That is, if fast thinking is the dominant factor determining outcomes in games amongst normal players, it should imply that more time makes the faster thinkers advantage more prominent and the expected outcome more certain. The complementary Alternative Hypothesis (AH):

AH: NHC is false. On average, given some rating difference \(x\), if \(A\) beats \(B\) at the quick time control with a probability \(p\), then \(A\) beats \(B\) at the slower time control with probability \(p' < p\).

In the following sections I’ll describe how the data for this analysis is collected and prepared, and how the analysis itself carried out.

# DATA COLLECTION

The lichess.org guys PGN serialise games and make then available for download in bz2 monthly archives. The archives are fairly large – circa 270Gb uncompressed – but we can easily process this without resorting to some Spark based distributed monstrosity. The fields I’ll need for the analysis are: player ids, time control, ratings and result information. I am a fan of the Unix philosophy of using purpose built tools together to achieve bigger tasks, so the whole ETL looks like this:

```
bzcat march2022.bz2 | \
awk -f parse.awk | \
sqlite3 --init init.sql games.db
```

**bzcat** streams the compressed file into a parser which extracts
just the bits I need and pipes it into a SQLite database.
**parse.awk** grabs the needed fields and fiddles them a bit so
that they occupy less space in the database. E.g. dates as int32,
results as int8, and so on.

```
{
st = index($0, " ");
n = substr($0, 2, st-2);
v = substr($0, st+1);
gsub(/["\]\.]/, "", v)
x[n] = v;
if (n == "Termination") {
tc = x["TimeControl"];
gsub(/[\+\-]/, ",", tc);
res = "0";
if (x["Result"] == "1-0") res="1";
if (x["Result"] == "0-1") res="-1";
printf "%s,%s,%s,%s,%s,%s,%s\n",
x["White"],x["Black"],tc,res,
x["UTCDate"],x["WhiteElo"],x["BlackElo"];
delete x;
}
}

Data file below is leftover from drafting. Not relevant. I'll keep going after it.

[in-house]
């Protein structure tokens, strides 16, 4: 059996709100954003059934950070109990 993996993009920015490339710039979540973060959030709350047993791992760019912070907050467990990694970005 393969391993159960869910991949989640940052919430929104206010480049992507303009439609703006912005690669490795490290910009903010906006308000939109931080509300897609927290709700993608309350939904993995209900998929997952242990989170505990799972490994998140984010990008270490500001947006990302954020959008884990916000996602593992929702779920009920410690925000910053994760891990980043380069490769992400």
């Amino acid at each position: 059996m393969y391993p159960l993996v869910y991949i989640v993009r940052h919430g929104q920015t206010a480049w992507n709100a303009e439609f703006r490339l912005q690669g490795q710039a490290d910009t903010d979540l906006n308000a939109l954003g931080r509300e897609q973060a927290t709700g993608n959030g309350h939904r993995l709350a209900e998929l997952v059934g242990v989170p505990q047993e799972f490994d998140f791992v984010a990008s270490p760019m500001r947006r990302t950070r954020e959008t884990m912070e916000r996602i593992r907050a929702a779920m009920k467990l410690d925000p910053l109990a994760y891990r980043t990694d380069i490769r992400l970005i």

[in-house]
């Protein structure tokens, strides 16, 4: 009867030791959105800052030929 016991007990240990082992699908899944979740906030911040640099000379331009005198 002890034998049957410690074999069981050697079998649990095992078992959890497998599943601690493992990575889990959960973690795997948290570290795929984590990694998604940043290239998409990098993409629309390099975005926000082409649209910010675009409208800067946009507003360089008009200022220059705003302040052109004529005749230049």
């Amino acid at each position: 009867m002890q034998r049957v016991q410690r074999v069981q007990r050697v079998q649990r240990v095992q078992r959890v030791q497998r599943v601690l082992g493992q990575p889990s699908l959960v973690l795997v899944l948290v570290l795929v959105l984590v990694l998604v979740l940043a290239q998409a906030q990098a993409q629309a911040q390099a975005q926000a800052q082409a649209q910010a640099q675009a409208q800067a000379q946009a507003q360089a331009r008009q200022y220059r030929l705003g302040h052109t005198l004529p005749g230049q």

```

**init.sql** creates the games table if it does not exist, flips
the read mode to CSV and starts reading stdin into the games table:

```
create table if not exists games(
w text, b text, t int, inc int,
o int, dt int, w_r int, b_r int);
.mode csv games
.import /dev/stdin games
```

That’s all of it. The March 2022 bz2 imports 91,140,030 games. The final SQLite database for March is about 6.6Gb on disk. If you’re constrained for disk space you can use a compressed virtual ZFS pool to transparently compress the data on the physical volume – then it will be around 1.5Gb on disk.

# DATA PREPARATION

The entire preparation of the features for analysis can be expressed as an optional index (for performance) and a single CTE which populates a “features” table.

```
create index if not exists players_idx
ON games(w, b);
create table if not exists features as
with
-- Configuration
c as (
select 180 as lo, 600 as hi),
-- Use pairs over multiple time controls.
g0 as (
select games.* from games, c
where t in (lo, hi)),
g1 as (
select w as p1, b as p2, t from g0
union all
select b as p1, w as p2, t from g0),
g2 as (
select p1, p2 from g1
group by 1, 2
having count(distinct t)>1 and p1>p2),
g as (
select g0.* from g0
inner join g2 on
(w=p1 and b=p2) or (w=p2 and b=p1)),
-- User ratings at lowest time control
r0 as (
select w as p, t, w_r as r from g0
union all
select b as p, t, b_r as r from g0),
r as (
select p, 1.0*sum(r)/count(*) as r
from r0,c
where t=lo
group by 1)
-- Features of interest
select w, b, (r_w.r - r_b.r) as r_diff, g.t, o
from g
join r as r_w on(r_w.p = g.w)